Underrepresentation, exclusion and trivialisation are realities women have to grapple with in virtually every sphere of life, and one arena in which such gender inequality is stark is sports. And the coverage of it. Sporting achievements of women are often devalued by making unfair and unfavourable comparisons with male counterparts, and a disproportionate focus on their sexuality tends to diminish their skill and performance.
In this issue of Forbes India’s W-Power Trailblazers, our team of photojournalists comprising Madhu Kapparath, Amit Verma and Mexy Xavier, with more than a little help from a pan-India network of freelancers, combed the country to tell the stories of India’s sportswomen through pictures. Each photograph tells a story, sometimes heart-warming, other times heartrending, on occasion both. For instance, girls deep in the interiors of Odisha who can’t afford shoes reserve the weekend for hockey tournaments. The winning team takes home a goat. And a picture that will stay etched in your mind is of Sowmiya and Vedika, two of India’s fencing hopefuls travelling in a crowded sleeper coach from Thiruvananthapuram on India’s southern tip to Silchar in the northeast—that’s about 3,700 km over three days, each way—to participate in the Senior National Fencing Championship in Guwahati, Assam. Well, that’s the reality of Indian sport: We recognise our heroes only when they win, not when they’re getting ready to.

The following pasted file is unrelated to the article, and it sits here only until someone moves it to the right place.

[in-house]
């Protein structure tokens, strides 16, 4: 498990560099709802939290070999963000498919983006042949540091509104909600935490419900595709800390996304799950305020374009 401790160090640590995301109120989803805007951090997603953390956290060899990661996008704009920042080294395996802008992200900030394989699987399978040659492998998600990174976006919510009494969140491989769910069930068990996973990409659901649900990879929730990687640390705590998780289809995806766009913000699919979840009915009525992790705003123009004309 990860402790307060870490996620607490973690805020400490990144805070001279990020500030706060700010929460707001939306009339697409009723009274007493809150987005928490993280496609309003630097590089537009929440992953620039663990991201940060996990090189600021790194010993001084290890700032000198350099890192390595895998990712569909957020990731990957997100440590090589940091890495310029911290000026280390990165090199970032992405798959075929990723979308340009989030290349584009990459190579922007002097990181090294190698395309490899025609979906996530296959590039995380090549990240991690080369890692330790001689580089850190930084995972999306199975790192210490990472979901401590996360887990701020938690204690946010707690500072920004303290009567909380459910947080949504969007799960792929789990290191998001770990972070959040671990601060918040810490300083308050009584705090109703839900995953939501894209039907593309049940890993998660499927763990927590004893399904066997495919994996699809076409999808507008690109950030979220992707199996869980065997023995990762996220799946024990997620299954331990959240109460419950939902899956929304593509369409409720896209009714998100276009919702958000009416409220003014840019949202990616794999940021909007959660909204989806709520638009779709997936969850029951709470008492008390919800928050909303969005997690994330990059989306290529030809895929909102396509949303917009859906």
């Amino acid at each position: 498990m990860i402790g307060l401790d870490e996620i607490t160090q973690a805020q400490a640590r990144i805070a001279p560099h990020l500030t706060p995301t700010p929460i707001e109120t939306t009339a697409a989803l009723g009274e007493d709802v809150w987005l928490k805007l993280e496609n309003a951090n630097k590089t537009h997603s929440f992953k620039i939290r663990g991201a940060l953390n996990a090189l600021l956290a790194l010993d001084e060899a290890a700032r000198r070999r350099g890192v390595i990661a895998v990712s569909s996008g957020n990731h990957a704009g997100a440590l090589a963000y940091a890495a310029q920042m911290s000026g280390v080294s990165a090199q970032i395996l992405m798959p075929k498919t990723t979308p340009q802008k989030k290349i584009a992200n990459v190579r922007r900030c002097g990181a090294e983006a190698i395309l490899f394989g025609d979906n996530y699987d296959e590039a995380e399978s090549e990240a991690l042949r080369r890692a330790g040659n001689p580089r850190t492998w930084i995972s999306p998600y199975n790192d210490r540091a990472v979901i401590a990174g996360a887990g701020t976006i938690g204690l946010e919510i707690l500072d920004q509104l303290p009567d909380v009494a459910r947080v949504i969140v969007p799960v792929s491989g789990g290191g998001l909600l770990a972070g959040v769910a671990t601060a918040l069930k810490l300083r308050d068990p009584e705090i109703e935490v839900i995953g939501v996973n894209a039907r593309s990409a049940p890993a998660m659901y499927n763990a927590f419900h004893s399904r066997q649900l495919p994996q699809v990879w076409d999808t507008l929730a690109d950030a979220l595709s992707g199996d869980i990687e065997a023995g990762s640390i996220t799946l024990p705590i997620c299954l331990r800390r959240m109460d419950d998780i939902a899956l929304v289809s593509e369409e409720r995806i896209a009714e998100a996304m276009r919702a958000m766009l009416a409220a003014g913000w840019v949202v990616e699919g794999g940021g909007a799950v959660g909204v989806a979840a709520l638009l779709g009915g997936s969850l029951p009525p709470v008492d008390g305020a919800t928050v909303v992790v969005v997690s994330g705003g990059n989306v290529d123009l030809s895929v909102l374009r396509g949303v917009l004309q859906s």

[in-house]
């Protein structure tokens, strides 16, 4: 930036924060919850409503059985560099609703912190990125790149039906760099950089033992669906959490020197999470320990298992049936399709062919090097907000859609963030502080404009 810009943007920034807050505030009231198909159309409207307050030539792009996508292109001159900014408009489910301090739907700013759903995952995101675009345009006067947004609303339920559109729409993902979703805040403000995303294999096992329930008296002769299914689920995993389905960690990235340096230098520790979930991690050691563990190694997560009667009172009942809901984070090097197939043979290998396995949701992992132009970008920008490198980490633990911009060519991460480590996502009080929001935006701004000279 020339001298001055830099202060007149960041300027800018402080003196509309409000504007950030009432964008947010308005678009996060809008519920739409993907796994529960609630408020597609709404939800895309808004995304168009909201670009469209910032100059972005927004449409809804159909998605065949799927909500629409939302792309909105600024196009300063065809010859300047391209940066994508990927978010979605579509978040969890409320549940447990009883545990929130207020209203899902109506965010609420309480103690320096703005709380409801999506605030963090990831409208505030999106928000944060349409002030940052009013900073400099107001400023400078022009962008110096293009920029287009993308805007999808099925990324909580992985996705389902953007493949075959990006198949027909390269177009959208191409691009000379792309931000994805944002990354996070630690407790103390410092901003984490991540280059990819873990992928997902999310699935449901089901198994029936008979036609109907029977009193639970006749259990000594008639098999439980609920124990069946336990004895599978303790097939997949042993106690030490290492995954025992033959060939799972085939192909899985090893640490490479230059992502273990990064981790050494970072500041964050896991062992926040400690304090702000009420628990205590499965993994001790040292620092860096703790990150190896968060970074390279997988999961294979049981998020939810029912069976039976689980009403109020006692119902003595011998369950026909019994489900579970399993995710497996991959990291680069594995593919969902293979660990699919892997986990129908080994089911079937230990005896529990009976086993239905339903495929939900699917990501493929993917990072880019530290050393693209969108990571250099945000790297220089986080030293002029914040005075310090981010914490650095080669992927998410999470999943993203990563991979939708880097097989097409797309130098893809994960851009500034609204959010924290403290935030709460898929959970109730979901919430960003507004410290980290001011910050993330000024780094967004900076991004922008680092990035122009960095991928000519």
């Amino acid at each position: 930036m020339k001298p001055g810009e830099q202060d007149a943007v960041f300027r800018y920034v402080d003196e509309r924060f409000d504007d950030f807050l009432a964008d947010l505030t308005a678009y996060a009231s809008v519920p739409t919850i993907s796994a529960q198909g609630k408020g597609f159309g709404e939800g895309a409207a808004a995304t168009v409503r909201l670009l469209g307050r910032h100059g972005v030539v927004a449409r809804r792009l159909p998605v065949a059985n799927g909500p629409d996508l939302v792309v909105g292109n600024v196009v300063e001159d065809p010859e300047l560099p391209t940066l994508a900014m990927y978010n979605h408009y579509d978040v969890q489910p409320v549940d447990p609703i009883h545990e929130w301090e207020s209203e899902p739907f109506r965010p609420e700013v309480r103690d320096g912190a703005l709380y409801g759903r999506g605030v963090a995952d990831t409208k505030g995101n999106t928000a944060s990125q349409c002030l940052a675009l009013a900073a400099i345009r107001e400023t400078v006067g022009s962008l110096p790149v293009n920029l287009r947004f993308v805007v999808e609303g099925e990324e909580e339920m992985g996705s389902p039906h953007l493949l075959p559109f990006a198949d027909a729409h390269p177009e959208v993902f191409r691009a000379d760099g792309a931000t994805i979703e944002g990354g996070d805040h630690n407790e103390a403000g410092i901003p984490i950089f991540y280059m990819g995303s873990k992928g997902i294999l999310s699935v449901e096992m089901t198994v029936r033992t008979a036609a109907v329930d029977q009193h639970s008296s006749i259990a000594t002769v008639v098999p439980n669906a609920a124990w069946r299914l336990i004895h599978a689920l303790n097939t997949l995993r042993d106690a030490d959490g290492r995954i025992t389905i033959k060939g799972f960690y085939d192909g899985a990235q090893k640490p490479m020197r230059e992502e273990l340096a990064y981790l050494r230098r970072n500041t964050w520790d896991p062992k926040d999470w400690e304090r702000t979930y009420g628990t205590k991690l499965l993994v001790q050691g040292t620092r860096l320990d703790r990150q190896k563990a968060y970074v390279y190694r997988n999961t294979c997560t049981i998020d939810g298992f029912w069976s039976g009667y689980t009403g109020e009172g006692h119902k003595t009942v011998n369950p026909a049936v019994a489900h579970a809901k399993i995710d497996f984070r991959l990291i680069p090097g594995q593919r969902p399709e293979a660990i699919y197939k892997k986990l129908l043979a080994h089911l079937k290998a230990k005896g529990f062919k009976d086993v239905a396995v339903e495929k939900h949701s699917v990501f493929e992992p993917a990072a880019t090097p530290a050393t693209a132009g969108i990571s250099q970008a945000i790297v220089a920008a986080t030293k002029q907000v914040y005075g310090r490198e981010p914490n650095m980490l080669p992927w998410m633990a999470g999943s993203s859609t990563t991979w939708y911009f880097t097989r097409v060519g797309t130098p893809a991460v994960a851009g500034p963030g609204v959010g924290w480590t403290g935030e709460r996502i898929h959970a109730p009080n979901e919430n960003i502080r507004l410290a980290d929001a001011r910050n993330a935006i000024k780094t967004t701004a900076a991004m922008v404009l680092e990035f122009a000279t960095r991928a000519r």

Mary Kom remembers how it was before her World Championship wins and the Olympic medal: Crammed in a room of four in the peak of Delhi summer. “We would just buy glucose and drink. That would be our so-called diet,” Kom tells Kathakali Chanda. And open water swimmer Bhakti Sharma tells Kunal Purandare in ‘Turning the Tide’ how difficult it still is to get sponsorships—even after crossing the English Channel and the Strait of Gibraltar and winning the Lake Zurich Swim, one of the world’s longest swimming marathon races.
The lead story of our W-Power issue is on a woman who played Kom on the big screen. She’s a diva who’s made it to covers of film and fashion magazines for her glamour, and acting and singing chops. But that’s easily less than half of the reason for Priyanka Chopra Jonas gracing the cover of Forbes India. As evolutions go, few Indian actors—male and female—can claim to have made the transition from the local silver screen to Hollywood. But it doesn’t stop there with Chopra Jonas. After 17 years, almost 60 films and an entrepreneurial foray into production and talent promotion, she has stepped further where no Indian actor and few in Hollywood have tread: Into tech investing. “I’m a big fan of technology, of new ideas,” PC told Monica Bathija and Salil Panchal in an exclusive interview.
This is also an apt platform to introduce you to the women who power Forbes India. Look out for their bylines in the pages—and issues—to come. The issue itself is a collection of 19 stories on women from diverse fields, from sports and entertainment, to business and entrepreneurship, to politics and activism. These are women who are working towards, and creating change. As Pankti Mehta Kadakia, who anchored this package, puts it: “Very often, women in power are afraid to showcase their personalities, or, indeed, their femininity. It’s okay to demand high-level policy changes, but also to discuss your beauty routine on Instagram.” Touché.
Editor, Forbes India